As for “humane” Augury, this is second nature to my Wiccan followers, yet somehow an elusive concept for some organizations in the Reconstructionist path. However; ancient practices evolved over time; this is particularly evident in ancient Rome, which went through numerous phases over the course of its reign.

I would like to recommend that my followers who are of the Reconstructionist path consider working with this deck, for Augury practice, and relay back with comments how well it may or may not work. To work with a deck, rather than with antiquated Auguric techniques, might correspond very well with evolution from the bronze/iron ages into the age of self-publishing and printing for the masses.

Keep in mind, I’ve been using cards for divination and guidance for more than 10 years, and I have a few credentials as well as a professional practice in cartomancy. It might take numerous times, over a period of months, to begin to reach the results you seek, and patience would certainly be a virtue.

However; appears to be a great deck, in my opinion, for simple, one-card guidance, with the theme of ancient deities and Augury. Highly recommended for reconstructionists who want to learn & practice Augury with the convenience of contemporary tools of divination/guidance.

 



Here are the designs for the 16 gods, the four aces; four pips, five royals, and the card back; the titles are in Italian:

72dpi 1 Giove72dpi 2 Giunone72dpi 3 Pallas72dpi 4 Venus72dpi 5 Apollo72dpi 6 Nettuno72dpi 7 Diana72dpi 8 Bacco
72dpi 9 Marcurio72dpi 10 Marte72dpi 11 Vesta72dpi 12 Ceres

72dpi 13 Ercole72dpi 14 Eolo

72dpi 16 Cupido
72dpi 15 Daphne72dpi Eagles 1 Ace

72dpi Phoenixes 1 Ace

72dpi Turtledoves 1 Ace72dpi Doves 1 Ace72dpi Eagles 7

 

 

 

 

 

 

 

72dpi Phoenixes 572dpi Turtledoves 7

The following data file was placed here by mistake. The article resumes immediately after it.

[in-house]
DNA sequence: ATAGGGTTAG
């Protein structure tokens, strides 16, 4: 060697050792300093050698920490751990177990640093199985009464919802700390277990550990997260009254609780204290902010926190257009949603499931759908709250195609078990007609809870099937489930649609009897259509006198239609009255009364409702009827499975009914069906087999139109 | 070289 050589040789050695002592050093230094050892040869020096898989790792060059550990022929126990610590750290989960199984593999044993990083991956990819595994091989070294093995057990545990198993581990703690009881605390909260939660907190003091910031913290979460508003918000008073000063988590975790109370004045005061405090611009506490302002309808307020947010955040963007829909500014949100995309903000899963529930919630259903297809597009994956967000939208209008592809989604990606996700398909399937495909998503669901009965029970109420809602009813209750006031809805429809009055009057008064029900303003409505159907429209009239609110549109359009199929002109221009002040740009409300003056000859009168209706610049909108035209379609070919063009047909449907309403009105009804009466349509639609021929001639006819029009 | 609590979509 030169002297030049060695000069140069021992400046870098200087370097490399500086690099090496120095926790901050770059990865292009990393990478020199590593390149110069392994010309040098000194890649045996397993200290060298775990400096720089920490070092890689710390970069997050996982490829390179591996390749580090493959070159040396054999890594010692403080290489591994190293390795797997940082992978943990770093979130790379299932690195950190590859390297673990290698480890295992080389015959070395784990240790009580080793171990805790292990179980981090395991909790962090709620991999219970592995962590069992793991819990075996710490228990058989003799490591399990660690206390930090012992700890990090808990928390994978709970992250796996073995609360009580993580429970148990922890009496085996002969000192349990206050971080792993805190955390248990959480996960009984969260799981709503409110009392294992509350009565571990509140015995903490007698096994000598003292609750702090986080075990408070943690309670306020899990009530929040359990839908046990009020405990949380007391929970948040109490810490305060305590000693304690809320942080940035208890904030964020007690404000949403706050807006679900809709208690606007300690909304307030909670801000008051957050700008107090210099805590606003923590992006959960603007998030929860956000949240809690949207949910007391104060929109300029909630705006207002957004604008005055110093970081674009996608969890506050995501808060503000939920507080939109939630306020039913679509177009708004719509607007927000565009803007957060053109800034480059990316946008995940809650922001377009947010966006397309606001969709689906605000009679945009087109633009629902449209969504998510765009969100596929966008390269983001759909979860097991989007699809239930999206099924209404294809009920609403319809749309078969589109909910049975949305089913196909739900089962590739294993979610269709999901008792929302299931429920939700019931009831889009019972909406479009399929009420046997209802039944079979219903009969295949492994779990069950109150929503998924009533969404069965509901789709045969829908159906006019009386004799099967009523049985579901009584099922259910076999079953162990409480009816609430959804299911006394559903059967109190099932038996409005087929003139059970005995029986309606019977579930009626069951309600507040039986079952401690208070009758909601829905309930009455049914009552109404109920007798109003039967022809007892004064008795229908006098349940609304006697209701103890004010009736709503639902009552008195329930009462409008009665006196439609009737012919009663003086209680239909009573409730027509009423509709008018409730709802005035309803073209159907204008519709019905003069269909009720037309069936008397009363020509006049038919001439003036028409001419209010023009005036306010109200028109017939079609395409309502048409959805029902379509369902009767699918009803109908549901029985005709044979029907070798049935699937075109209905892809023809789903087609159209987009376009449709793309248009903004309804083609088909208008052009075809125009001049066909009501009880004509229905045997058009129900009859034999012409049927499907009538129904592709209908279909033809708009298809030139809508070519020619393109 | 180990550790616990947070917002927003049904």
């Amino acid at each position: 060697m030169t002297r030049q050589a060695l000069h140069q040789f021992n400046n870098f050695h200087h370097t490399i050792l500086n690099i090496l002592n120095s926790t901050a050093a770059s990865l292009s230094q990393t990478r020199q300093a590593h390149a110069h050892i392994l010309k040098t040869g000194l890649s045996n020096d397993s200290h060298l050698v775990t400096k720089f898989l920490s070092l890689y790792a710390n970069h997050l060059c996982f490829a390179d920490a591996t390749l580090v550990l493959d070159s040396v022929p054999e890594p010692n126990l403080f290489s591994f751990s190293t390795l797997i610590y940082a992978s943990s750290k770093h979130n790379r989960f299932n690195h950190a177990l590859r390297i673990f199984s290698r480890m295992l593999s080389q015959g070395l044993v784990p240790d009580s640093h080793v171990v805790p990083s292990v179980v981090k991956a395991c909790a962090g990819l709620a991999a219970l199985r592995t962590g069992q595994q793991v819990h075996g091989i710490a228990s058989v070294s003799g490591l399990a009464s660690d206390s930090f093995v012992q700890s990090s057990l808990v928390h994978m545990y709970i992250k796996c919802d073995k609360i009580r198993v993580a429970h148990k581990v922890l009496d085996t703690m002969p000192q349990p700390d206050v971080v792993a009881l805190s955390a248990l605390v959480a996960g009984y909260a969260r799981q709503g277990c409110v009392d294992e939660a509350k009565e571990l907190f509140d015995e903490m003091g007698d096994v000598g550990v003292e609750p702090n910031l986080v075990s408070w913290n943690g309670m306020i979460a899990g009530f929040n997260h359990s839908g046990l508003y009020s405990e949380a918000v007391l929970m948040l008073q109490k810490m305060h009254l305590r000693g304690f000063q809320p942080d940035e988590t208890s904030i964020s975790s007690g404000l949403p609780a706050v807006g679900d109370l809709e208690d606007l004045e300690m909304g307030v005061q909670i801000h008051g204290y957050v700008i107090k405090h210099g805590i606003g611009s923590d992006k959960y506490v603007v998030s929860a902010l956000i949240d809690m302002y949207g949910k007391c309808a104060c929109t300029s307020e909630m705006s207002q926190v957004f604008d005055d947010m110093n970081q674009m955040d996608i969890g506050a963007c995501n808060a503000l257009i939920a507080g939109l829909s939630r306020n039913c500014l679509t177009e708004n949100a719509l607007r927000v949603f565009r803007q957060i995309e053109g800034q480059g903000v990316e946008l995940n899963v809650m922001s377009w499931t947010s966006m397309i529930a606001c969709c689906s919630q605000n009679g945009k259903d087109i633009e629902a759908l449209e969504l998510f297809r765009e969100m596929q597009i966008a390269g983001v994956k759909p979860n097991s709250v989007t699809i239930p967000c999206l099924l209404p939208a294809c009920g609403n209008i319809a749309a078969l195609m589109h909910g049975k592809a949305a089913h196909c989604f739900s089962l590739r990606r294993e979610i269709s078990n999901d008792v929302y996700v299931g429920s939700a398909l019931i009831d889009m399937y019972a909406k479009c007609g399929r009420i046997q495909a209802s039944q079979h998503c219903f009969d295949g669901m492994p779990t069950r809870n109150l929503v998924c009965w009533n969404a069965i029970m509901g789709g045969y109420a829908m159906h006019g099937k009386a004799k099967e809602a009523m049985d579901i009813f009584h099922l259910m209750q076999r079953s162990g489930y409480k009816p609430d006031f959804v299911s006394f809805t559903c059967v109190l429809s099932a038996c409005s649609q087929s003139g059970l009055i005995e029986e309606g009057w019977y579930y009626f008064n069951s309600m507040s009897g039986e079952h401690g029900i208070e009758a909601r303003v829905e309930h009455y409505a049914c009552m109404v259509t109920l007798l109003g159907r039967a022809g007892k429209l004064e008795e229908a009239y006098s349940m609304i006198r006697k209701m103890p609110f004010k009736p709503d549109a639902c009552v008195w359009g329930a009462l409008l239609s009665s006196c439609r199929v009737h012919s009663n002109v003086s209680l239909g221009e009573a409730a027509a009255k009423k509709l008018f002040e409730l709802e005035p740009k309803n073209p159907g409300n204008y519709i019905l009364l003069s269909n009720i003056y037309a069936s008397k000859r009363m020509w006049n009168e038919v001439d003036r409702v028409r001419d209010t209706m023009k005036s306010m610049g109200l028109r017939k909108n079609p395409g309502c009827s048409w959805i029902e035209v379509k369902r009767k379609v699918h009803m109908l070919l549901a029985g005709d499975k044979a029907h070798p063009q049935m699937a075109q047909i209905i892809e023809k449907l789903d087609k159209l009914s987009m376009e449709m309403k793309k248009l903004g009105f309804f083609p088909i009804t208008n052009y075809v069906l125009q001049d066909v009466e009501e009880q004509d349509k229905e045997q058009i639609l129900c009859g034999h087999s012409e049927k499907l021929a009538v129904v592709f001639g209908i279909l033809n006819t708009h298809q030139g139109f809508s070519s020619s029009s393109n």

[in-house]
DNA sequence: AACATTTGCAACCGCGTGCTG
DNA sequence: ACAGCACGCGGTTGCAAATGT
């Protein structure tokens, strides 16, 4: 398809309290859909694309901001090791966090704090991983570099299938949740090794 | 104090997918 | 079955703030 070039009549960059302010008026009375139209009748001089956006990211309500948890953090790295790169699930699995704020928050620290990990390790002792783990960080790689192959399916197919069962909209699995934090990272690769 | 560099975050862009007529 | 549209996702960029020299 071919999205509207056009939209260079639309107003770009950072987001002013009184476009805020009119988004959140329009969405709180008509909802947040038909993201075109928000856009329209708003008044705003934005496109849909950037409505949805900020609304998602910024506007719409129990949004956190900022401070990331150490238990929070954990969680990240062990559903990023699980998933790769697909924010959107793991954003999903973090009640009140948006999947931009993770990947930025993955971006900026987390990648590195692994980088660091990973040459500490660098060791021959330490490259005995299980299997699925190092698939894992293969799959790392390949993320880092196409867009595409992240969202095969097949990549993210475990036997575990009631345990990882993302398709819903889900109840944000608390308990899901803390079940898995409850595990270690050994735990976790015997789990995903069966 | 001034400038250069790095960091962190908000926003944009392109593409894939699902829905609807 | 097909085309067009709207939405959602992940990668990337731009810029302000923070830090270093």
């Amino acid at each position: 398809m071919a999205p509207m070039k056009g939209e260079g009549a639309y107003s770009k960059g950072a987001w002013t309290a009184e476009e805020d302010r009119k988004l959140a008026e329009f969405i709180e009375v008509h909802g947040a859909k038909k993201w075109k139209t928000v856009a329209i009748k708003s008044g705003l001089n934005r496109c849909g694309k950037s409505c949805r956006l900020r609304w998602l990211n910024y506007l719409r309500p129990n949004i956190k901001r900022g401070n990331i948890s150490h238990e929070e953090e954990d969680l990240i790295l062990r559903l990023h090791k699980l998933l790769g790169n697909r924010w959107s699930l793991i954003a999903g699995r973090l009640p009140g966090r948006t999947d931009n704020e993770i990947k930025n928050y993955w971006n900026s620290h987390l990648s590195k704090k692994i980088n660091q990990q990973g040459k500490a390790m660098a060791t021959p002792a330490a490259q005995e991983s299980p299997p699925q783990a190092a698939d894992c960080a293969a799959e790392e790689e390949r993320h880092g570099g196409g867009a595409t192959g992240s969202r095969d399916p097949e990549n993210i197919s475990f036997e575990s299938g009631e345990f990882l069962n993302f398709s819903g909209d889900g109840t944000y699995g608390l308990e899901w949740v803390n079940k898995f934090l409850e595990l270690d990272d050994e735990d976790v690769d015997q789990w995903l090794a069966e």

72dpi Doves 3

72dpi Eagles 11 Queen72dpi Phoenixes 12 King

72dpi Turtledoves 11 Queen72dpi Doves 12 King72dpi Doves 11 Queen72dpi 0 Back

14 Responses to The Tarot’s Oldest Ancestor, The Marziano Tarot

  1. Jose Ventura says:

    This is one project I’m anxiously waiting for to be brought to life.

    Liked by 1 person

  2. Fascinating history… thanks for this!

    Like

  3. Quando será publicado? Belíssimo trabalho.

    Like

  4. pnagy1231 says:

    Wonderful helping me keep abreast of tarot’s history.

    Like

  5. Rachel says:

    Wonderful. I’m looking forward to this. Do you see any connection with the so-called Tarot de Mantega?

    Like

  6. leducdor says:

    As usual, I await your deck with suspended breath. I AM SO excited about your recreation deck, and cannot wait for the campaign to begin. –

    Like

  7. Renna Shesso says:

    Gorgeous. And birds in ancient augury (and messengers in general), of course. Thank you!

    Like

  8. Mr. Robert good Night.
    I just received my copy today. Thanks so Much.
    I Want to know if there is a PDF or Word copy of the Little White Book ?
    Again, thanks so much.

    Like

  9. Pingback: The Tarot’s Oldest Ancestor, The Marziano Tarot | The Halau

  10. Maria Duarte says:

    Good evening. I’ve got The Raziel Tarot, The alchemical tarot and the burning serpent oracle. Love them all. Please tell me how can I buy the Sevenfold Mystery and The Marciano Tarot. I live in Portugal.
    Thank you so much.
    I love your work, knologe and art.
    Maria

    Like